Smoking cessation is the single most important thing you can do to improve the length and quality of your life. While quitting smoking can be difficult, O2 Pulmonary & Sleep Group can help you kick the habit for good.
Smoking is an addiction
There are more than 7,000 chemicals in tobacco smoke, and about 70 can cause cancer. Most smokers become addicted to nicotine, a natural compound found in tobacco. There are more people in the United States addicted to nicotine than to any other drug. Scientific research suggests nicotine may be as addictive as cocaine, heroin or alcohol.
Nicotine withdrawal can cause uncomfortable symptoms, including:
- Feelings of irritability, anger and anxiety.
- Trouble thinking.
- Strong cravings for tobacco products.
- Feeling hungrier than usual.
Smoking cessation is hard. Most smokers can relate to Mark Twain as they repeatedly try – and fail – to quit smoking. If you are like most people, you start smoking again because the withdrawal symptoms, stress and weight gain are just too much to bear.
Benefits of smoking cessation
Smoking cessation reduces your risk for serious health problems, diseases and death. Quitting now lowers your risk for many types of cancer, especially lung cancer. Stopping reduces your risk for heart disease, stroke and narrowing of the blood vessels, known as peripheral vascular disease. You can reduce your risk for heart disease within one to two years of quitting.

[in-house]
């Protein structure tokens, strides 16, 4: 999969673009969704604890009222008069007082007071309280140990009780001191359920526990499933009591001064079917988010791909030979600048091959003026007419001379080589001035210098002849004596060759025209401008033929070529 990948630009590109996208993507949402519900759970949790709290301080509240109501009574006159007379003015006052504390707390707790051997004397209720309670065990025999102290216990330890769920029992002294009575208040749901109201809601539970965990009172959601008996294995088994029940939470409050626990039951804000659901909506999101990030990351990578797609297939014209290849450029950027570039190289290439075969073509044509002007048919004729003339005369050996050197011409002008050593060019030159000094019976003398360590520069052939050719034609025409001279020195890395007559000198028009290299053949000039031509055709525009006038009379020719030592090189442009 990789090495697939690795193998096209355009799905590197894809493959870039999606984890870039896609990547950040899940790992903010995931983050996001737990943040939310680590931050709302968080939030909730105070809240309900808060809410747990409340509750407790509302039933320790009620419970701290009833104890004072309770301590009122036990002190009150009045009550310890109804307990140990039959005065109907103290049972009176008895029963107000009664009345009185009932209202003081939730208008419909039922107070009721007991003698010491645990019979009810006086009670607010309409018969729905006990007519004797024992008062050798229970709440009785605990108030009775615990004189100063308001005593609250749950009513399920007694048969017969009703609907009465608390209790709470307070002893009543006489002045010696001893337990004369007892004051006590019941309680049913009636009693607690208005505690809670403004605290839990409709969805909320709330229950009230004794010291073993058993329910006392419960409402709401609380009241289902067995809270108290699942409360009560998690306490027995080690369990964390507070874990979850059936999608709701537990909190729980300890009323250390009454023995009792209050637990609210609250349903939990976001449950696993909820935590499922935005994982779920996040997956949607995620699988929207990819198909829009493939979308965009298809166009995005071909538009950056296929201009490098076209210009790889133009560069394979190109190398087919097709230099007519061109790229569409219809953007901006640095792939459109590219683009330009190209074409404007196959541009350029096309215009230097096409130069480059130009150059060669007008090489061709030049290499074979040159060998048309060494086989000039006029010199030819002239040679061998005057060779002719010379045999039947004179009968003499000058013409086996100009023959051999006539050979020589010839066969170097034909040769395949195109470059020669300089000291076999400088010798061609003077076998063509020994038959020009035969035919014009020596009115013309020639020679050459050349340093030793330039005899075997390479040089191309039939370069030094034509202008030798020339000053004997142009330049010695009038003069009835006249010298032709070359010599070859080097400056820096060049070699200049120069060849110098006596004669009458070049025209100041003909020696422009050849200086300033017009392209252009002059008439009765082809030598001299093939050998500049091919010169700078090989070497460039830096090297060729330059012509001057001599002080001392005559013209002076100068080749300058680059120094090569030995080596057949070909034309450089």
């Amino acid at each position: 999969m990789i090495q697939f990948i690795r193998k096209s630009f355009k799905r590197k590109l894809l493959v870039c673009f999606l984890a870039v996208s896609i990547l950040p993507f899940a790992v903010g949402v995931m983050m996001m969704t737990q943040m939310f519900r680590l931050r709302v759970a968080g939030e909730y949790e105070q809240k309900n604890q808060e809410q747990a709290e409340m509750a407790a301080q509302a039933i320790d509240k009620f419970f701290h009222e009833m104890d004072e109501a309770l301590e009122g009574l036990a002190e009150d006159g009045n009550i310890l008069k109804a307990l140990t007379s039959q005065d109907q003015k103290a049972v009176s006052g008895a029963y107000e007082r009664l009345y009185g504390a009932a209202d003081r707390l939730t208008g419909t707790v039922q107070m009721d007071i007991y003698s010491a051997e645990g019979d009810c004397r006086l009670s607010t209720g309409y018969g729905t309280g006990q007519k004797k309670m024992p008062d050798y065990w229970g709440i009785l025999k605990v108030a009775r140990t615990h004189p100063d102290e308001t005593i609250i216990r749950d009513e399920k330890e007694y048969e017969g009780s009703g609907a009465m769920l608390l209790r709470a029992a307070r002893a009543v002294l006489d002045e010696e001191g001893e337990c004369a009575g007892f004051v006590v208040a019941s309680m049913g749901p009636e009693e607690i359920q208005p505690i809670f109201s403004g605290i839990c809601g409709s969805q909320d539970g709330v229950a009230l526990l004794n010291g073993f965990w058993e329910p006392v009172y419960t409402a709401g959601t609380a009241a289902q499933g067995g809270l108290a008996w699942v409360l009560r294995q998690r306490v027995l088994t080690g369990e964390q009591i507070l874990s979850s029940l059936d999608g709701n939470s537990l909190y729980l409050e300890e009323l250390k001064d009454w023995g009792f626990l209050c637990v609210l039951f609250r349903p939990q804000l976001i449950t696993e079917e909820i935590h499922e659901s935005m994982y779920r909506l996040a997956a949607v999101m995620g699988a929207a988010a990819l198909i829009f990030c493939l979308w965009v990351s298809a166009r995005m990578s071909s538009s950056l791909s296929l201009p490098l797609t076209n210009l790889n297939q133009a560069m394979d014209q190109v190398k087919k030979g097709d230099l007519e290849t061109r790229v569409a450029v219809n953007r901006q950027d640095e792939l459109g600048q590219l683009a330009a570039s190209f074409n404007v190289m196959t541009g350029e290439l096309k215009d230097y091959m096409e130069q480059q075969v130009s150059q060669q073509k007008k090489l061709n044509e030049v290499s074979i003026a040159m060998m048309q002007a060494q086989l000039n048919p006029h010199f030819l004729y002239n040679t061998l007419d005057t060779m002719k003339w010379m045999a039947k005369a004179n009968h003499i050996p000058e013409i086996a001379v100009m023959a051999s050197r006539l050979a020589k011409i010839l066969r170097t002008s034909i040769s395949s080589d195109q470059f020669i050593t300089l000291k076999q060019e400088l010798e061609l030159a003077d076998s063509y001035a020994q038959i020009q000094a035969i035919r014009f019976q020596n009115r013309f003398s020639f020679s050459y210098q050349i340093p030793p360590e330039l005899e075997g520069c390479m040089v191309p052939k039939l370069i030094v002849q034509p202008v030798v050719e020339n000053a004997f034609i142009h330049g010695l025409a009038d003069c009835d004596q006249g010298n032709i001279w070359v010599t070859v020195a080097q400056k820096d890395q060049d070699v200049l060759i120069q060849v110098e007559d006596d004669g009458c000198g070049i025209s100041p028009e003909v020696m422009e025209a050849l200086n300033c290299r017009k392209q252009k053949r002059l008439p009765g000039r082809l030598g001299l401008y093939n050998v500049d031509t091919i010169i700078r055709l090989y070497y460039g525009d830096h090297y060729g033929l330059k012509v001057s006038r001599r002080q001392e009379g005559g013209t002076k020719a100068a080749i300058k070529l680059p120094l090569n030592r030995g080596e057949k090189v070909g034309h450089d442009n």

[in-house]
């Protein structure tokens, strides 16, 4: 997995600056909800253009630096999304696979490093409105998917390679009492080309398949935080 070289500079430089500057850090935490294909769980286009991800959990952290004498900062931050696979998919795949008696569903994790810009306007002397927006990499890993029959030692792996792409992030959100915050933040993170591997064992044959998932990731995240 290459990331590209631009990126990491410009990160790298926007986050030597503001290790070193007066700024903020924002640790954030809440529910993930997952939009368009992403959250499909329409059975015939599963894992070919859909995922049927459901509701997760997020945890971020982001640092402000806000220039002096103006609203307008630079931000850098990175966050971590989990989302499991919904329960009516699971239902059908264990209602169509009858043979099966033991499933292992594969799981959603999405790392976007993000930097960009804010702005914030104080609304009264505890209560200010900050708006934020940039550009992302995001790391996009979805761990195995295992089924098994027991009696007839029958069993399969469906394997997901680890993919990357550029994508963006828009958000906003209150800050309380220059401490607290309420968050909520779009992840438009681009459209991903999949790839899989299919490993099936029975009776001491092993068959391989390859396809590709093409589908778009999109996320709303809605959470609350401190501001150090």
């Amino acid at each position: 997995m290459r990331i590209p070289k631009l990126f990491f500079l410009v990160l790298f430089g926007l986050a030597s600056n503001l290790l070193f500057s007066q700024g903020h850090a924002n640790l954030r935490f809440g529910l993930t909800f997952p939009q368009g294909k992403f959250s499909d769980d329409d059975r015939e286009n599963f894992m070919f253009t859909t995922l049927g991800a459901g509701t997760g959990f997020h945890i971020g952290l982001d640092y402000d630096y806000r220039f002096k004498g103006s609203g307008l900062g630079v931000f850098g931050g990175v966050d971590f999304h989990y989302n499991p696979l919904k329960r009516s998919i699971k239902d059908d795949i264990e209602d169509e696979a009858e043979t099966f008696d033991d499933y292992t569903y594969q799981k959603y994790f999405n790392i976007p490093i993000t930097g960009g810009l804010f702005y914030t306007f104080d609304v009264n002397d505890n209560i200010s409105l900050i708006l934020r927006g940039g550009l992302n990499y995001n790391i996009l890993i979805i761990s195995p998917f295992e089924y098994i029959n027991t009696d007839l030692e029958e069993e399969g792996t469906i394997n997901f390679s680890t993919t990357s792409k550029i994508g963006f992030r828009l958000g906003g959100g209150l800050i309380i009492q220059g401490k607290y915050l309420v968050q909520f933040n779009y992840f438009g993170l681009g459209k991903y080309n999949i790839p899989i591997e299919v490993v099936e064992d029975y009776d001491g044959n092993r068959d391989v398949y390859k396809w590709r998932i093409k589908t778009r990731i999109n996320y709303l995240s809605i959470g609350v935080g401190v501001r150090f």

Stopping smoking can reduce the risk for infertility in women of childbearing age. Pregnant women can reduce the risk for having a low-birth-weight baby by quitting smoking. Quitting reduces your risk for certain lung diseases. Smoking is the primary cause of chronic obstructive pulmonary disease, one of the leading causes of death in the United States.
You will also breathe easier, with less coughing, wheezing and shortness of breath. While your symptoms may not disappear overnight or completely, they will not be as bad as they were when you smoked. Within weeks, you will notice more energy and less breathlessness.
Yes, you can quit smoking – other smokers who thought they could never quit have successfully kicked the habit. In fact, there are now more former smokers than there are current smokers, according to the Centers for Disease Control and Prevention, or CDC. You are never too old or too young to quit.
Ways to quit smoking
Treatment can help you quit smoking. Individual, group or telephone counseling is effective, as are behavioral therapies. Medications, including nicotine replacement patches and prescriptions, are effective. Help from a pulmonary specialist who specializes in lung care can be of significant help.